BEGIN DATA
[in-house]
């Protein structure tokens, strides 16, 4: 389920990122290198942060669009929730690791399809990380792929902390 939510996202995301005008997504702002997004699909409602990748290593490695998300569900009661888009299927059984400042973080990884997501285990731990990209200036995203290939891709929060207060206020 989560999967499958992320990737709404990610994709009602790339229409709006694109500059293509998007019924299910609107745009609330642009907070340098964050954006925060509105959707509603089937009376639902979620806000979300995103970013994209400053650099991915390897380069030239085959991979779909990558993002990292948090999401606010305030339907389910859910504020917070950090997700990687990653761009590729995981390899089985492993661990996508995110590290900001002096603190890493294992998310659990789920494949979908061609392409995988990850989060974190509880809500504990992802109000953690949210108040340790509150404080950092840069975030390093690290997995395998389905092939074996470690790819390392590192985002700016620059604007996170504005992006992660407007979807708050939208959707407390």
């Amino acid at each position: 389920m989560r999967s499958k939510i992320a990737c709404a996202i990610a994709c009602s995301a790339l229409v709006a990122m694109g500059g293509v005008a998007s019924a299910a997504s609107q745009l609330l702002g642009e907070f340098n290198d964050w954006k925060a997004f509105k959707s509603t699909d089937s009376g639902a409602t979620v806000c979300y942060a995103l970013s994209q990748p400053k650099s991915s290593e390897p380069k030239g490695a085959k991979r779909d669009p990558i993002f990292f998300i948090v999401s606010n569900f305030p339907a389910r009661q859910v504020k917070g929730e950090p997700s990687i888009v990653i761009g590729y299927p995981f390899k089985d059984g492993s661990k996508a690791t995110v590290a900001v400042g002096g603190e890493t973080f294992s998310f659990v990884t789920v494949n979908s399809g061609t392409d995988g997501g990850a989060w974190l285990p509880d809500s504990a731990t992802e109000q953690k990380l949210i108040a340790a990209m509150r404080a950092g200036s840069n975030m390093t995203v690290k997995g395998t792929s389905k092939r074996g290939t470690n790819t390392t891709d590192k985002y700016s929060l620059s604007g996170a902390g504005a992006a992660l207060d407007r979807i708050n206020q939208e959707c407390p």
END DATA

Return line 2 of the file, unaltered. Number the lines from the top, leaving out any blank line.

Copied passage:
């Protein structure tokens, strides 16, 4: 389920990122290198942060669009929730690791399809990380792929902390 939510996202995301005008997504702002997004699909409602990748290593490695998300569900009661888009299927059984400042973080990884997501285990731990990209200036995203290939891709929060207060206020 989560999967499958992320990737709404990610994709009602790339229409709006694109500059293509998007019924299910609107745009609330642009907070340098964050954006925060509105959707509603089937009376639902979620806000979300995103970013994209400053650099991915390897380069030239085959991979779909990558993002990292948090999401606010305030339907389910859910504020917070950090997700990687990653761009590729995981390899089985492993661990996508995110590290900001002096603190890493294992998310659990789920494949979908061609392409995988990850989060974190509880809500504990992802109000953690949210108040340790509150404080950092840069975030390093690290997995395998389905092939074996470690790819390392590192985002700016620059604007996170504005992006992660407007979807708050939208959707407390």